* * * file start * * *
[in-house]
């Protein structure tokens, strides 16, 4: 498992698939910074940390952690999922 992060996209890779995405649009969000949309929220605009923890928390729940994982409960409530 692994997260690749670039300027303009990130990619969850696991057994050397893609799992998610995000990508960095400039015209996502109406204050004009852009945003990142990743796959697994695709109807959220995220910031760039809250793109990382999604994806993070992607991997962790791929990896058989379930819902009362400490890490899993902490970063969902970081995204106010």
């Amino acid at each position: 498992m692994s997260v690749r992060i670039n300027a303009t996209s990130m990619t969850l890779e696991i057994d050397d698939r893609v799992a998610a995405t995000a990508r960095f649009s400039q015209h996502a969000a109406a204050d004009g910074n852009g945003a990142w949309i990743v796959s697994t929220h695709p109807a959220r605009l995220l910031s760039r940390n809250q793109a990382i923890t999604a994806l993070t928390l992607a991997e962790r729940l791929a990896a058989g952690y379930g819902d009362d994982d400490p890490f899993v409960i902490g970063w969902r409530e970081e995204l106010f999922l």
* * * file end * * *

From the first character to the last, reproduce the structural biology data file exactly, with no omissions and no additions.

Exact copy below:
[in-house]
């Protein structure tokens, strides 16, 4: 498992698939910074940390952690999922 992060996209890779995405649009969000949309929220605009923890928390729940994982409960409530 692994997260690749670039300027303009990130990619969850696991057994050397893609799992998610995000990508960095400039015209996502109406204050004009852009945003990142990743796959697994695709109807959220995220910031760039809250793109990382999604994806993070992607991997962790791929990896058989379930819902009362400490890490899993902490970063969902970081995204106010």
């Amino acid at each position: 498992m692994s997260v690749r992060i670039n300027a303009t996209s990130m990619t969850l890779e696991i057994d050397d698939r893609v799992a998610a995405t995000a990508r960095f649009s400039q015209h996502a969000a109406a204050d004009g910074n852009g945003a990142w949309i990743v796959s697994t929220h695709p109807a959220r605009l995220l910031s760039r940390n809250q793109a990382i923890t999604a994806l993070t928390l992607a991997e962790r729940l791929a990896a058989g952690y379930g819902d009362d994982d400490p890490f899993v409960i902490g970063w969902r409530e970081e995204l106010f999922l």